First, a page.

Welcome to Practicing Compassion. This site is the on-line program of study and practice for participants in Cultivating Compassion Training (CCT) with Certified CCT Teacher Dawa Gail Lorien, PhD.
CCT™ is an 8-week program, developed at Stanford University, with insights and techniques from psychology, neuroscience, and contemplative practice. The course integrates evidence-based meditation techniques, interactive discussions, and lectures as well as real-world exercises to put learning into practice.
Here you will find information on CCT, course outline including weekly readings and references, as well as password protected guided meditations and exercises.
Compassion is a process that unfolds in response to suffering. It begins with the recognition of suffering, which gives rise to thoughts and feelings of empathy and concern. This, in turn, motivates action to relieve that suffering.
Humans have a natural capacity for compassion. However, everyday stress, social pressures and life experiences can make it difficult to fully express this capacity. Each of us can choose to nurture and grow the compassionate instinct, like a plant that is carefully cultivated from a seed. This process requires patience, steady care, proper tools, and a supportive environment.
The process of cultivating compassion involves training our own minds, developing specific skills in how we relate to others, and ourselves and intentionally choosing compassionate thoughts and actions. In CCT, the training process includes:
- Daily meditation practices to develop loving kindness, empathy, and compassion for oneself and others
- A two-hour weekly class that includes lecture, discussion, and in-class partner and small-group listening and communication exercises
- Real-world “homework” assignments to practice compassionate thoughts and action.
Cultivating Compassion goes beyond feeling more empathy and concern for others. It develops the strength to be with suffering, the courage to take compassionate action, and the resilience to prevent compassion fatigue. The benefits are profound and numerous, not the least of which is happiness — a sense of joy that can also be infectious to your partner, family members, friends, even co-workers. Developing the qualities of strength, courage, and resilience in the face of suffering can support a wide range of goals — from improving personal and work relationships to making a positive difference in the world.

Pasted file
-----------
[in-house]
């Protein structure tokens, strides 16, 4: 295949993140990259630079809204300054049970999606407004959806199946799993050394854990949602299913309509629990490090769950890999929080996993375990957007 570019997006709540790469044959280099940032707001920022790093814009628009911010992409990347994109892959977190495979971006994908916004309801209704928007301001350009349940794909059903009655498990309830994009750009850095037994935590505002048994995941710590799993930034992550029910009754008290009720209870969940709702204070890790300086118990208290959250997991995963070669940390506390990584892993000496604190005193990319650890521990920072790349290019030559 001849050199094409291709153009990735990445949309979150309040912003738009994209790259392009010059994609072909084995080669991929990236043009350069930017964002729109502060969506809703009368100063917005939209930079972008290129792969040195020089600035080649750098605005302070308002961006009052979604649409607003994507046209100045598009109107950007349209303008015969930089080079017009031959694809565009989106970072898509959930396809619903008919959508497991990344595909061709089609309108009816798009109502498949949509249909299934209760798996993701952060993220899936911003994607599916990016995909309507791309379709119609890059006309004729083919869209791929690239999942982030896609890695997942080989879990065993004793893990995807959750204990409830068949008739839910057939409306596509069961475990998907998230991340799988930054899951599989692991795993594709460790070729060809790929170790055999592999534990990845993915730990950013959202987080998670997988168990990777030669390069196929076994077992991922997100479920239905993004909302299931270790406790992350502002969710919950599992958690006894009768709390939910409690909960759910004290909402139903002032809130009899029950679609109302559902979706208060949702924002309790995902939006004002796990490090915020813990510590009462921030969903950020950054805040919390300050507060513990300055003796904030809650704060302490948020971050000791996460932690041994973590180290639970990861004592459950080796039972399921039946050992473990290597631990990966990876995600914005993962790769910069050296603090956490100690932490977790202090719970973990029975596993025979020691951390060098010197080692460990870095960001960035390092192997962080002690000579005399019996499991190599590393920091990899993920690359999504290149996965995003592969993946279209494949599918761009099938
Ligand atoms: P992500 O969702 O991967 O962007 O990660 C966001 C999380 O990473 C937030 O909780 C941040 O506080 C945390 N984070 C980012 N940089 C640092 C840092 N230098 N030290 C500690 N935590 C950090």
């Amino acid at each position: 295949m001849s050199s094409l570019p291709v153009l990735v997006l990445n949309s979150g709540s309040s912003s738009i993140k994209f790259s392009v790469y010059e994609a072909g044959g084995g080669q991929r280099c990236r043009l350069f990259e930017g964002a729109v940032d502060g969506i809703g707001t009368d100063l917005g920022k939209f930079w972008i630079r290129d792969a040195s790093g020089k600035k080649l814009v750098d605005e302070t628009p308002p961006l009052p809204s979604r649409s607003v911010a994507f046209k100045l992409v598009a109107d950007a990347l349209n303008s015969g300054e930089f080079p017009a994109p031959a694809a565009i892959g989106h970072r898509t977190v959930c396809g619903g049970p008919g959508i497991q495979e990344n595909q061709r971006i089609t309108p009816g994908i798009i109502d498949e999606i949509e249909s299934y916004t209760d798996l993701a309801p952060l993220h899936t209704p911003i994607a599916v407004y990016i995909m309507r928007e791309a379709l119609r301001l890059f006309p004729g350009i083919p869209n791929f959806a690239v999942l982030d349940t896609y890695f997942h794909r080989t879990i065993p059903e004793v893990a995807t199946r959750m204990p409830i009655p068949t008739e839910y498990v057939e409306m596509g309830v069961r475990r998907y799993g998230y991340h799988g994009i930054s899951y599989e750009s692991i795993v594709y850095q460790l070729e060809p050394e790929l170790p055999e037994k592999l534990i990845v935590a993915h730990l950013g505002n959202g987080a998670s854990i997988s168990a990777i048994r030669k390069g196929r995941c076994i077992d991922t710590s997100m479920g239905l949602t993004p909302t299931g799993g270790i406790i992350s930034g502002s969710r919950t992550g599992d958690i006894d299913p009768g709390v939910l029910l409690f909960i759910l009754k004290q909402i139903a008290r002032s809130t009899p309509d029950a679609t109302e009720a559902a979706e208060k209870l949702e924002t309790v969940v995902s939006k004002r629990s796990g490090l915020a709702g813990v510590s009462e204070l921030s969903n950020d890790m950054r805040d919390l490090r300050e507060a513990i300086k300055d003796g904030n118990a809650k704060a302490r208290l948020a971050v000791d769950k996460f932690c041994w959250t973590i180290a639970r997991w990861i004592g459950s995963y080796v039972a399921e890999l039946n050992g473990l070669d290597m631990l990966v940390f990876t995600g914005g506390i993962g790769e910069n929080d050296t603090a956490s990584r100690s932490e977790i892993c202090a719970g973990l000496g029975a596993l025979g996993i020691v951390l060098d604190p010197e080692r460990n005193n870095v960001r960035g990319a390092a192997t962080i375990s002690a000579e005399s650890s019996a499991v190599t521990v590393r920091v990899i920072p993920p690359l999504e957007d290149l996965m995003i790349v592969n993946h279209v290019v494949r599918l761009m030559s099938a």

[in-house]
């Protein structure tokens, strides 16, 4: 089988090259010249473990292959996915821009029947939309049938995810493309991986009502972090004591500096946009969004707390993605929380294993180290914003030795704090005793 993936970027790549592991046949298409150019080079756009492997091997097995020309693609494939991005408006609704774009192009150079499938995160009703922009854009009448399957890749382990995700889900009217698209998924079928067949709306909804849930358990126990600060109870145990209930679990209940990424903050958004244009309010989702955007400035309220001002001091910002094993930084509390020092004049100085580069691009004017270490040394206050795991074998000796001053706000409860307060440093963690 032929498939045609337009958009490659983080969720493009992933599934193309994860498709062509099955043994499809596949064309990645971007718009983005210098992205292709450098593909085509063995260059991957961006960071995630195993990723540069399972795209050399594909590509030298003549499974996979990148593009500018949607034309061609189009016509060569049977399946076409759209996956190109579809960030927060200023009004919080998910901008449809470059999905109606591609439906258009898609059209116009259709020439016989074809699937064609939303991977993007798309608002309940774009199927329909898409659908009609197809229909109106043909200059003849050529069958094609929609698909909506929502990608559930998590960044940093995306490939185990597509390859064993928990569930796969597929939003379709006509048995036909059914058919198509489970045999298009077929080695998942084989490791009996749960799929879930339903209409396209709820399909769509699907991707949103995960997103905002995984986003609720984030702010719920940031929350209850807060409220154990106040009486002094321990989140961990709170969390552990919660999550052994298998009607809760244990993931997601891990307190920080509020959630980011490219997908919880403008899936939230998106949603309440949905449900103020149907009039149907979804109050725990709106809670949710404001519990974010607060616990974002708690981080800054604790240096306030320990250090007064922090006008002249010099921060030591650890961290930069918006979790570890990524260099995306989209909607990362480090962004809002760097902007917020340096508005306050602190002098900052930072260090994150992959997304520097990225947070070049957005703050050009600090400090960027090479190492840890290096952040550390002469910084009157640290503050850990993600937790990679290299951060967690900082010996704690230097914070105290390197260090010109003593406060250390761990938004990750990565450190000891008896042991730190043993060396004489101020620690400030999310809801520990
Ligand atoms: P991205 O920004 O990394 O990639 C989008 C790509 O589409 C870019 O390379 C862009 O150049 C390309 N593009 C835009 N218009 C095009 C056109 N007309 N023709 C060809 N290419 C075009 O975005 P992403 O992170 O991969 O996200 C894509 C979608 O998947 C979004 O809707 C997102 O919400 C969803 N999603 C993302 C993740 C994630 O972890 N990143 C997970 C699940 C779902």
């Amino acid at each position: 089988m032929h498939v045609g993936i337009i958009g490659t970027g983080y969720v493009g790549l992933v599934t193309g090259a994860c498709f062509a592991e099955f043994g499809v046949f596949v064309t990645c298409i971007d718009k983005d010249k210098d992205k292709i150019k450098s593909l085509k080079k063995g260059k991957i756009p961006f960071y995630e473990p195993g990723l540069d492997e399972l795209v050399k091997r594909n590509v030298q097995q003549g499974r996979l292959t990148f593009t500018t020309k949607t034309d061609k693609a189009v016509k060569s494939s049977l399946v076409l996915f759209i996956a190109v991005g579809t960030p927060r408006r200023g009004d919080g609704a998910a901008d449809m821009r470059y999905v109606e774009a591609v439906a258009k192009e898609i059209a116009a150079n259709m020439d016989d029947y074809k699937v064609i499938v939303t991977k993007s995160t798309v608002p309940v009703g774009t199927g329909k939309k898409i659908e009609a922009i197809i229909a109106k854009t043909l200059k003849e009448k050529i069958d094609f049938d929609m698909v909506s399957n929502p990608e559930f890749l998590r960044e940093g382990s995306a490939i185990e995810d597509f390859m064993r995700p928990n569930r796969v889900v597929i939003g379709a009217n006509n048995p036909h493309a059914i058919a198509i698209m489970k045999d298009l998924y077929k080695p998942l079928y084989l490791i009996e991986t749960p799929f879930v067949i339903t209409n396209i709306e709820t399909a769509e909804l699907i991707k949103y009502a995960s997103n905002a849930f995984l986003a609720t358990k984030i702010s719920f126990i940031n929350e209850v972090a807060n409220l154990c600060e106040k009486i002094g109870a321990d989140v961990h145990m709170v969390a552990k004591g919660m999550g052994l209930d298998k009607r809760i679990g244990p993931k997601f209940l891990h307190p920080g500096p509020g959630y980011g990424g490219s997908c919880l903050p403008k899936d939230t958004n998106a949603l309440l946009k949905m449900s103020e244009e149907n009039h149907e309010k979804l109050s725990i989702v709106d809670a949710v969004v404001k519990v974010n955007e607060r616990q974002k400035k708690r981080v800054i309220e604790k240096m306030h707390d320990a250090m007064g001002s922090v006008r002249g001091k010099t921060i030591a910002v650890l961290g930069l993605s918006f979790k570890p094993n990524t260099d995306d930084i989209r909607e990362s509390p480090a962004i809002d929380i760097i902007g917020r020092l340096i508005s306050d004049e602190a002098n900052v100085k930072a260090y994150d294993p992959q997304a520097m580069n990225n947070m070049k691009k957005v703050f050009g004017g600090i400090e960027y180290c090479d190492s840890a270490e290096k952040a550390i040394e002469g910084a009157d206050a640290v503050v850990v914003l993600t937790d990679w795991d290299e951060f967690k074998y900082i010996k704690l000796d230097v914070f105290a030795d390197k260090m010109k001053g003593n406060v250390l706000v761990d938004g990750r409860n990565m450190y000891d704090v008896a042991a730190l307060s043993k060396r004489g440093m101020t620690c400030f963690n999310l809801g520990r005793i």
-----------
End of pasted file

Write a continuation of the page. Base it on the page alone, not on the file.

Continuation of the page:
Science of Compassion Research on the benefits of practicing compassion for ourselves and others is accruing every day. Studies suggest that compassion is trainable. CCT was developed by neuroscientists, psychologists and contemplative scholars at Stanford University headed by Thupten Jinpa, PhD, scholar and personal translator of HH Dalai Lama. Research has shown that this compassion course (CCT) increases compassion and self-compassion, decreases overwhelm, stress, and anxiety, and increases mental and physical health, feelings of connection, and overall well being.
Who: CCT is designed to support anyone who wants to cultivate compassion for themselves and for others and is offered in a secular context, People working in a wide range of professions and life contexts can benefit from this program. A crucial key to developing compassion in your life is integrating the practices into daily life and taking on compassion as a daily practice. No previous meditation experience is necessary. Those familiar with mediation and contemplative compassion practices will find their practice refreshed.
Why Practice Compassion? Emiliana Simon-Thomas, PhD, Erika Rosenberg, PhD, Philipe Goldin, PhD, and Geshe Thupten Jinpa, PhD are the interviewees, and appear in that order